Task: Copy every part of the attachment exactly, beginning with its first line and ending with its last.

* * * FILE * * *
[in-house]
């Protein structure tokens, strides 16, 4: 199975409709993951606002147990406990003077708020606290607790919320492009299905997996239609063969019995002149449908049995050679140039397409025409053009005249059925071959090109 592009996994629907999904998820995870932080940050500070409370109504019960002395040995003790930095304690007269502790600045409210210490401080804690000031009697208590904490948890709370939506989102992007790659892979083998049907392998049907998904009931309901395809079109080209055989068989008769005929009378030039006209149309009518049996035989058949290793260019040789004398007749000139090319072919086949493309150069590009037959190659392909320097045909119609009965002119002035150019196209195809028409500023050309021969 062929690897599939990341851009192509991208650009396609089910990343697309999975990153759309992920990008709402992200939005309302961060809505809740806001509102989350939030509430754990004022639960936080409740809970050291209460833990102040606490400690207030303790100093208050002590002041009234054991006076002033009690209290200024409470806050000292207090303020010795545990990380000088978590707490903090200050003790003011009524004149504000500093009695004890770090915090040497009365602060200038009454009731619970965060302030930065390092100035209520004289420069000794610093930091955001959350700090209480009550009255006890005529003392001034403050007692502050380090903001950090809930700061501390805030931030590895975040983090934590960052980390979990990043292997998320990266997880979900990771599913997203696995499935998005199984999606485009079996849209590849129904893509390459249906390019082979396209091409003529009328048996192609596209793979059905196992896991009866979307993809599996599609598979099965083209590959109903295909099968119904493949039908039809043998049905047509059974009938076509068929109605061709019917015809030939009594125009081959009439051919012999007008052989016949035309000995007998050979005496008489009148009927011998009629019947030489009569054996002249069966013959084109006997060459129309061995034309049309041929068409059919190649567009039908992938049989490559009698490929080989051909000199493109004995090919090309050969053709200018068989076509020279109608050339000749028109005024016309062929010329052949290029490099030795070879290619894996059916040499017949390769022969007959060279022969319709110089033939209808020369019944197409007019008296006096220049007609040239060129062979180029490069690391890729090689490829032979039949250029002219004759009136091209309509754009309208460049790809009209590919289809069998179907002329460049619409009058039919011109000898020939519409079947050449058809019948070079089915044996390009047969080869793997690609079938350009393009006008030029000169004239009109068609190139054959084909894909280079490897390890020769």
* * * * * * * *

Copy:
[in-house]
């Protein structure tokens, strides 16, 4: 199975409709993951606002147990406990003077708020606290607790919320492009299905997996239609063969019995002149449908049995050679140039397409025409053009005249059925071959090109 592009996994629907999904998820995870932080940050500070409370109504019960002395040995003790930095304690007269502790600045409210210490401080804690000031009697208590904490948890709370939506989102992007790659892979083998049907392998049907998904009931309901395809079109080209055989068989008769005929009378030039006209149309009518049996035989058949290793260019040789004398007749000139090319072919086949493309150069590009037959190659392909320097045909119609009965002119002035150019196209195809028409500023050309021969 062929690897599939990341851009192509991208650009396609089910990343697309999975990153759309992920990008709402992200939005309302961060809505809740806001509102989350939030509430754990004022639960936080409740809970050291209460833990102040606490400690207030303790100093208050002590002041009234054991006076002033009690209290200024409470806050000292207090303020010795545990990380000088978590707490903090200050003790003011009524004149504000500093009695004890770090915090040497009365602060200038009454009731619970965060302030930065390092100035209520004289420069000794610093930091955001959350700090209480009550009255006890005529003392001034403050007692502050380090903001950090809930700061501390805030931030590895975040983090934590960052980390979990990043292997998320990266997880979900990771599913997203696995499935998005199984999606485009079996849209590849129904893509390459249906390019082979396209091409003529009328048996192609596209793979059905196992896991009866979307993809599996599609598979099965083209590959109903295909099968119904493949039908039809043998049905047509059974009938076509068929109605061709019917015809030939009594125009081959009439051919012999007008052989016949035309000995007998050979005496008489009148009927011998009629019947030489009569054996002249069966013959084109006997060459129309061995034309049309041929068409059919190649567009039908992938049989490559009698490929080989051909000199493109004995090919090309050969053709200018068989076509020279109608050339000749028109005024016309062929010329052949290029490099030795070879290619894996059916040499017949390769022969007959060279022969319709110089033939209808020369019944197409007019008296006096220049007609040239060129062979180029490069690391890729090689490829032979039949250029002219004759009136091209309509754009309208460049790809009209590919289809069998179907002329460049619409009058039919011109000898020939519409079947050449058809019948070079089915044996390009047969080869793997690609079938350009393009006008030029000169004239009109068609190139054959084909894909280079490897390890020769």